Chicken restoration shows promise

Field Editor

Watson, Minn. A small cadre of hunters will step into Minnesota
bird hunting history beginning Saturday, when the season opens for
the state’s first prairie chicken hunt since 1942. Limited to 100
hunters selected by lottery, the hunt will be held in several zones
in an area stretching from Fergus Falls north to Crookston.

Once Minnesota’s most common game bird, prairie chicken numbers
dwindled during the 20th Century as grasslands were plowed and
wetlands drained to accommodate agriculture. A remnant population
remained along the beach ridge of Glacial Lake Agassiz, which
contains sufficient grasslands to support the birds. In recent
years, Conservation Reserve Program (CRP) enrollments, as well as
stepped-up prairie management by government agencies and private
conservation groups, has improved grassland habitat for prairie
chickens. The hunting season poses no threat to the population,
officials say.

“The birds are well established in that area,” says Lloyd
Knudson, DNR farmland wildlife coordinator. “We feel comfortable
having the season.”

Wildlife habitat managers hope that holding a hunting season
will ultimately benefit prairie chickens by creating new interest
in the birds and directing attention to their habitat needs. In
parts of western Minnesota, grasslands and potential prairie
chicken habitat are expanding due to CRP, conservation easements,
and wildlife acquisitions. In the foreseeable future, prairie
chickens could return to places where they haven’t been seen in
many years.

A restoration effort begun at Lac qui Parle five years ago shows
promise. This year, wildlife biologists found nine leks the
so-called “booming grounds” where prairie chickens gather to
perform mating rituals in Big Stone and Traverse counties.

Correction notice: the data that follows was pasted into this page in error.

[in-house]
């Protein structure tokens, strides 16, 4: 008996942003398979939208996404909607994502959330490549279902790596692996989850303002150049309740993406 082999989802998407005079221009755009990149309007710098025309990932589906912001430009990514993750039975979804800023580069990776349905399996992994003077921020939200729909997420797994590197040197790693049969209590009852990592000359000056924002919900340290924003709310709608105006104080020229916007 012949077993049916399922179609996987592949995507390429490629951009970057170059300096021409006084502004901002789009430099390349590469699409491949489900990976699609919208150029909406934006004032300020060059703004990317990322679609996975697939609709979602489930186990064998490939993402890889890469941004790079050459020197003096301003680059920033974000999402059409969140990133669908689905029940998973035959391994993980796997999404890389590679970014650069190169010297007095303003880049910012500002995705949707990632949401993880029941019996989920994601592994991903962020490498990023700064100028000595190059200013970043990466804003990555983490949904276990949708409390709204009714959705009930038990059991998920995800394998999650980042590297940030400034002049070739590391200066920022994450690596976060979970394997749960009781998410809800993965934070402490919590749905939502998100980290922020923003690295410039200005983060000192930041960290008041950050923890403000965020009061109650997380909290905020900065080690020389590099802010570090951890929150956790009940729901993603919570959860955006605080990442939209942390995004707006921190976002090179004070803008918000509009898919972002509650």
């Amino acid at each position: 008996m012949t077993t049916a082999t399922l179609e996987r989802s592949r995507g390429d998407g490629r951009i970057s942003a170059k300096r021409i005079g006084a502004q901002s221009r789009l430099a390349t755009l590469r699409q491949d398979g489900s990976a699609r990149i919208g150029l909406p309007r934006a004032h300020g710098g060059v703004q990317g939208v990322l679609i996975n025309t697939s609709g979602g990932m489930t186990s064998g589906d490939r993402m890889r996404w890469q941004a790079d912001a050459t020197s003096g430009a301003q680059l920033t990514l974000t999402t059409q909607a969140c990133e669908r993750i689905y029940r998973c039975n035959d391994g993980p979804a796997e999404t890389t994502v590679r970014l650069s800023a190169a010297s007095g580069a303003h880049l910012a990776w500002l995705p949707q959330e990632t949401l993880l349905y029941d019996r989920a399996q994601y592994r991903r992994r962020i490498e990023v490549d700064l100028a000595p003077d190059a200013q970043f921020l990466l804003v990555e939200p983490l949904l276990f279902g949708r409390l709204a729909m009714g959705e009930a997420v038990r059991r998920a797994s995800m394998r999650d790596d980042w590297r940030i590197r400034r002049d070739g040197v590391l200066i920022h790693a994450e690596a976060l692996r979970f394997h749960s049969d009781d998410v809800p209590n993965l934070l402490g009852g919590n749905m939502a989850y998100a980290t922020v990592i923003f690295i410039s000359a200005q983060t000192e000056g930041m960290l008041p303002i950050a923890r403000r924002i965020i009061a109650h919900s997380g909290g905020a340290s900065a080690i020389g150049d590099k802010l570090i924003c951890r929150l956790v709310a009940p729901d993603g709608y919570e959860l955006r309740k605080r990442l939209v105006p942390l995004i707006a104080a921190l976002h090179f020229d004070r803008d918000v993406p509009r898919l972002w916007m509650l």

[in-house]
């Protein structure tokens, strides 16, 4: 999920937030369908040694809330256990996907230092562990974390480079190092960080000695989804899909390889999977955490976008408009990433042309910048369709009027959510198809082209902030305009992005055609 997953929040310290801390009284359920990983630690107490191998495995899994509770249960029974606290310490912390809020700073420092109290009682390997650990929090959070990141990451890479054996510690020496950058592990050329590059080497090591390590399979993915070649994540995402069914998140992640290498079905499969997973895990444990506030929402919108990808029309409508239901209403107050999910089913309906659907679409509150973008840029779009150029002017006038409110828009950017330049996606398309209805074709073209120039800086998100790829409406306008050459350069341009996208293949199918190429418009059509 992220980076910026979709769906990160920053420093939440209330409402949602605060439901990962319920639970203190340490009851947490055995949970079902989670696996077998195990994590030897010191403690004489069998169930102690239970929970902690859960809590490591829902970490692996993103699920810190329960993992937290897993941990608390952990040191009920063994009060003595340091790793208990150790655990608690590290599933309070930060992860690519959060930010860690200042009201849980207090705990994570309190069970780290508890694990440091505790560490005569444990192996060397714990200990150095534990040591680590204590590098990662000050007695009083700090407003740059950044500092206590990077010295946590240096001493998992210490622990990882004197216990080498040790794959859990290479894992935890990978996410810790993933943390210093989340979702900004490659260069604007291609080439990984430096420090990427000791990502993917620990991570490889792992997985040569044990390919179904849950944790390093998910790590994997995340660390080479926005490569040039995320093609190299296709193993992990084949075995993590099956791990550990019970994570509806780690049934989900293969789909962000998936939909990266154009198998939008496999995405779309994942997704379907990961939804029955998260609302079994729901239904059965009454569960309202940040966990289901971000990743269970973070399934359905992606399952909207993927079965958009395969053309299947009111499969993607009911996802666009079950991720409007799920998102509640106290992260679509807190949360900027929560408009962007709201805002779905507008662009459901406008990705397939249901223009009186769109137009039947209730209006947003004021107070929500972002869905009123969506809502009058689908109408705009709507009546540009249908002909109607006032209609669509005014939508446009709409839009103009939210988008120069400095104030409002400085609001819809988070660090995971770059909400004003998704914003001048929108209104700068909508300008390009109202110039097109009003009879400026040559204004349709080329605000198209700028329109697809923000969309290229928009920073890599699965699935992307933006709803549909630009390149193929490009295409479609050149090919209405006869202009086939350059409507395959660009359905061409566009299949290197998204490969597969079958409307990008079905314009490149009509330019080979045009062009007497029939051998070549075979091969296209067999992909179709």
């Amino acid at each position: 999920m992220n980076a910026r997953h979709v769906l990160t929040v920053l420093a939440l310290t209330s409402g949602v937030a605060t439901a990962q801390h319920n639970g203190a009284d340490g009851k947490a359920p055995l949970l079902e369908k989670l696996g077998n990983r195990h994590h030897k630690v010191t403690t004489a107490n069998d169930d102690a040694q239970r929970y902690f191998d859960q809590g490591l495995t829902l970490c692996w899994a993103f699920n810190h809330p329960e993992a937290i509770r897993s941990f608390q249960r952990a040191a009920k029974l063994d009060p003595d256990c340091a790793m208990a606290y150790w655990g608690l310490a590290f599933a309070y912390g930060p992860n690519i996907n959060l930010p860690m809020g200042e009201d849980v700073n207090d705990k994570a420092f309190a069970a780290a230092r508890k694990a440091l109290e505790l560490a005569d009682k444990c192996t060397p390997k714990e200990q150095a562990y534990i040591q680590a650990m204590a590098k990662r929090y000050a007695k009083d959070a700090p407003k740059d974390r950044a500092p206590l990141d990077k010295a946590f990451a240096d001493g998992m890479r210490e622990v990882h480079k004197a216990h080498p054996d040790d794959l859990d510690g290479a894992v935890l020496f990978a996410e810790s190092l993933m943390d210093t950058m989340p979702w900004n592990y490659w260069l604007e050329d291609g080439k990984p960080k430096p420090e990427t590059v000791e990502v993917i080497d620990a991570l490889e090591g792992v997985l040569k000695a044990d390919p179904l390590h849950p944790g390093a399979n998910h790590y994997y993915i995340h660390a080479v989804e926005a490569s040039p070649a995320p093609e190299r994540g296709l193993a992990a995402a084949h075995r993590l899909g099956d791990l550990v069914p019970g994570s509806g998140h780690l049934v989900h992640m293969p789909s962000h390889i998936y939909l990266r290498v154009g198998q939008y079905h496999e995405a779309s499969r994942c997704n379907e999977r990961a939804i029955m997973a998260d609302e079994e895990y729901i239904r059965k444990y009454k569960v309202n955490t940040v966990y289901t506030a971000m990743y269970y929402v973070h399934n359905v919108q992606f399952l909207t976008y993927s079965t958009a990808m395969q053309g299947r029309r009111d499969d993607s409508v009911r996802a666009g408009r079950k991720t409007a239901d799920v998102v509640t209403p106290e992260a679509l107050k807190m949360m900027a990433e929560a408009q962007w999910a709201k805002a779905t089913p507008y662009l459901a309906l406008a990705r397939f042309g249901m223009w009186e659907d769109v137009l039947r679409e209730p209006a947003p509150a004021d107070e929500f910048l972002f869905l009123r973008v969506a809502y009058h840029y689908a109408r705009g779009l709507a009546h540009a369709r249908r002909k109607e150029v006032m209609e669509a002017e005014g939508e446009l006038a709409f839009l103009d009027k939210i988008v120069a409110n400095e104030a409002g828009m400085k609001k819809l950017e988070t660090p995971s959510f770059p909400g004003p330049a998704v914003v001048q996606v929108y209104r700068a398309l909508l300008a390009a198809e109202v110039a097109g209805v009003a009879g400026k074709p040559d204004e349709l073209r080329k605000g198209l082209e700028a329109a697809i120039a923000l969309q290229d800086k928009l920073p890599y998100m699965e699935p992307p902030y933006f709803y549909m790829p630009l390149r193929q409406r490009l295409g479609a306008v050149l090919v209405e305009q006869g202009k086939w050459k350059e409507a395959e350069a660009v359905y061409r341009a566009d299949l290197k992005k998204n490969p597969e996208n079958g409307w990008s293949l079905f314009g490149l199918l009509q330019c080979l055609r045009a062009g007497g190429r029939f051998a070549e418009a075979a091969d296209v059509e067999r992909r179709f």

Following birds with radio transmitters, biologists found 22 nests
this spring and observed 50-percent nest success.

Dave Trauba, manager of the Lac qui Parle Wildlife Management
Area, says a new method was used to stock the birds, which were
captured from wild flocks in northwestern Minnesota. Prairie
chickens are highly mobile. Though they’re captured most easily
during the spring breeding season, birds translocated at that time
of year scatter from the release site.

For this project, birds were captured in the spring, affixed
with radio transmitters, and released. Biologists then returned in
the summer molt to radio-track and recapture the birds, which were
then relocated to the restoration area. Summer-stocked birds have
remained in the release area.

Due to their natural wanderlust, prairie chickens have moved
from one release site to another, and even into other blocks of
habitat, sometimes travelling 20 miles or more. Biologists are
using radio telemetry to track their movements. They found prairie
chickens not only find distant habitat, but also locate other
birds. This means it may be possible to connect new and remnant
populations across the broader landscape of western Minnesota,
northeastern South Dakota, and southeastern North Dakota.

While the vision of a broader prairie chicken range is
realistic, achieving such a goal is challenging. Unlike wild
turkeys, which often take hold when a few birds are stocked in
suitable habitat, prairie chickens require a long-term commitment
by wildlife managers to monitor the population and, more
importantly, to periodically burn or otherwise rejuvenate the

Still, Trauba is optimistic that prairie chickens may make
connections between good habitat areas on their own. Radio-tracked
birds in the restoration program have established a booming ground
just 24 miles from an existing booming ground in Grant County. The
birds already have demonstrated they will travel that far to find
new habitat.

“Every year this goes on, I’m more encouraged,” Trauba says of
the restoration effort. Already, he enjoys seeing prairie chickens
near Lac qui Parle. Last Sunday, at sunset, he watched a prairie
chicken fly across the Chippewa prairie.

“I thought to myself, It doesn’t get better than this,’ ” he

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